In Ellis v. Brockton Publishing Co. 198 Mass. 538, at page 542, it is said that "The publication of a retraction, complete in character and conspicuous in position, might be found to have a material effect in diminishing the mischief caused by the libel, and thus substantially reduce the damages sustained by the person libelled" (emphasis supplied).Summary of this case from Whitcomb v. Hearst Corp.
January 14, 1908.
May 20, 1908.
Present: KNOWLTON, C.J., HAMMOND, LORING, SHELDON, RUGG, JJ.
In an action for libel, the question whether the matter complained of as libellous was published of and concerning the plaintiff, if it requires the consideration of extrinsic circumstances and is not merely the interpretation of an instrument in writing, is a question of fact for the jury.
It may be doubted whether the provisions of R.L.c. 173, § 92, in regard to the effect of a retraction of a libel or of an offer to publish a retraction, have any application to the publication of a retraction before an action is brought.
In an action against the proprietor of a newspaper for libel, the defendant may show in reduction of damages, irrespective of any statute, that before the action was brought and immediately upon learning that the libellous article had appeared in his newspaper he published a retraction complete in character and conspicuous in position.
In this Commonwealth where the recovery of vindictive, exemplary or punitive damages never has been allowed, the damages recoverable in an action for libel or slander invariably have been held to include compensation for wounded feelings as well as for loss of reputation, and the mental suffering is as strictly actual damage as the pecuniary loss through injury to reputation.
R.L.c. 173, § 92, providing for the admission in evidence in an action for libel of the publication of a retraction of the libel by the defendant after having given notice in writing to the plaintiff, before the answer is required to be filed, of his intention to publish such retraction, so far as it relates to the effect of such retraction upon the damages recoverable, is merely declaratory of the common law, and the provision that under the circumstances stated in the statute the plaintiff "shall recover damages only for the actual injury sustained; but in no action of libel shall exemplary or punitive damages be allowed" in no way changes the law but merely emphasizes the fact that punitive damages are not recoverable here.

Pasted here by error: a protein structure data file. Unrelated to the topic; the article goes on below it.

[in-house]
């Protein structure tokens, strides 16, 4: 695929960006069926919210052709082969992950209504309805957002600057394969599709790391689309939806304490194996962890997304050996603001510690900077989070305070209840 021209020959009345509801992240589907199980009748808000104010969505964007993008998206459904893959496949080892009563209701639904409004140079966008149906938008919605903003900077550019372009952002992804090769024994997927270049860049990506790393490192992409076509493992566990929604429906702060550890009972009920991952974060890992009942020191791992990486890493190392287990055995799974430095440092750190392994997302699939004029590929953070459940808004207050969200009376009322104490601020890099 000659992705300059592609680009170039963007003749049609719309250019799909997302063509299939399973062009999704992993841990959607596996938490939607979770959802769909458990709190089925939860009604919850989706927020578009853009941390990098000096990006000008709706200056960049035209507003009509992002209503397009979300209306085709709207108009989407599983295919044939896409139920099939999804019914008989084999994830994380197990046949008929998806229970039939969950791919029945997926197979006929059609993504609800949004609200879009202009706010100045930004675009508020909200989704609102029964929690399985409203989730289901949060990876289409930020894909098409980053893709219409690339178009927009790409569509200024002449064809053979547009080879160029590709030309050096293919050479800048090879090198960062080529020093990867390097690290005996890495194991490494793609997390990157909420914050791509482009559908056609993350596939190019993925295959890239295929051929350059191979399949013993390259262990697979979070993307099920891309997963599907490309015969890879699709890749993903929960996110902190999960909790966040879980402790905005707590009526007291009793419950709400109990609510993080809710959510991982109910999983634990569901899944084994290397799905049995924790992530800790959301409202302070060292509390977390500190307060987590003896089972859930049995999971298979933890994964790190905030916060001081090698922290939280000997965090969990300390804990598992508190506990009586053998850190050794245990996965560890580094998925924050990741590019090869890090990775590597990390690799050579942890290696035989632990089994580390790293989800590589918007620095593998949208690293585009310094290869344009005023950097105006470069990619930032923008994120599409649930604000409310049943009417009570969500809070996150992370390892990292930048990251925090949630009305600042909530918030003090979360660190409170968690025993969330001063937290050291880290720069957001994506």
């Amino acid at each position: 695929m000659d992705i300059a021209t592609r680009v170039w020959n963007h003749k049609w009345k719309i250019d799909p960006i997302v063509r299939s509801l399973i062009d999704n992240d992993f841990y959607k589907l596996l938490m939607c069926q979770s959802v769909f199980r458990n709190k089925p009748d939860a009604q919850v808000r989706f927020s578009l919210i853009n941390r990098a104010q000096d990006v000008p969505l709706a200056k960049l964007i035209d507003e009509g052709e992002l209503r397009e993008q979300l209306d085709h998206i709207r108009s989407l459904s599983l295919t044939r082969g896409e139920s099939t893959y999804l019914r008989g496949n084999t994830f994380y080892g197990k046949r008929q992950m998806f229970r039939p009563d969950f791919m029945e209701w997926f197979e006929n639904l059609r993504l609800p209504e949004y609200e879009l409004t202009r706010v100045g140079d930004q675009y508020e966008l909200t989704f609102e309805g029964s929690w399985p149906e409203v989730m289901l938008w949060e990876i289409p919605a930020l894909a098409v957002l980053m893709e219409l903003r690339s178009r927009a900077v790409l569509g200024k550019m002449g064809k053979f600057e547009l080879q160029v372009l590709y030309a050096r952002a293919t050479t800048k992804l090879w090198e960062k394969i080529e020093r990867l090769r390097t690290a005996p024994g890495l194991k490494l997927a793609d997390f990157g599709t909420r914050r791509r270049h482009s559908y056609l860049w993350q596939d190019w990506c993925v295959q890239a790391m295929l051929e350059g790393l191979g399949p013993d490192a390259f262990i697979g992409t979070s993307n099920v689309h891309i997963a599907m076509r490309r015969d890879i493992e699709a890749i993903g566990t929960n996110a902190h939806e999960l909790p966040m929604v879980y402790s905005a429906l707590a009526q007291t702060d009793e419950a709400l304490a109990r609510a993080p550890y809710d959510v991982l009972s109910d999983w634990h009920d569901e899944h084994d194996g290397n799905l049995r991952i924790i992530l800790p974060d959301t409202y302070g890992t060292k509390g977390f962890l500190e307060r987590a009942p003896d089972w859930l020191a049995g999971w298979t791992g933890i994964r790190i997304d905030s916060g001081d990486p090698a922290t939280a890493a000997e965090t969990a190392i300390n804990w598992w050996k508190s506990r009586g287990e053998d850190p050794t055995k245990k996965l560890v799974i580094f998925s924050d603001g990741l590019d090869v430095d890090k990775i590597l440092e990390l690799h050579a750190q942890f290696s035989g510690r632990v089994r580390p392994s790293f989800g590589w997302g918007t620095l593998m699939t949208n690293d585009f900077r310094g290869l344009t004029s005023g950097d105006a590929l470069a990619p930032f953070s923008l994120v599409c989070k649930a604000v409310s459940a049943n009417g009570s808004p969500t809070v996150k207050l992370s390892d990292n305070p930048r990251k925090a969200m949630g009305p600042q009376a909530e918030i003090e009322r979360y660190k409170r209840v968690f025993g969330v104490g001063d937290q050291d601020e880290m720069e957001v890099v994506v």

TORT by a minor sixteen and a half years of age, by his next friend, against a corporation publishing the Brockton Times for the publication of an alleged libel of and concerning the plaintiff in that newspaper in Brockton on November 20, 1906. Writ dated December 17, 1906.
In the Superior Court the case was tried before King, J. It appeared that the alleged libel was the story of a breaking and entering and larceny in Worcester, and that the defendant had taken the story from the Worcester Telegram, a newspaper published in Worcester, and in doing so had changed the name of "Harry Ellis," described as of Brockton, to "Harold L. Ellis," which was the name of the plaintiff, supposing that the plaintiff was the person referred to, which was not the case, and a paragraph was inserted giving the plaintiff's address and mentioning facts tending to identify him, that on the day of the publication the plaintiff went with his mother to the office of the defendant, and the mistake was explained in the next publication of the paper. The evidence was conflicting as to the promptness with which the mistake was corrected in a bulletin that was placed in the window of the defendant's office.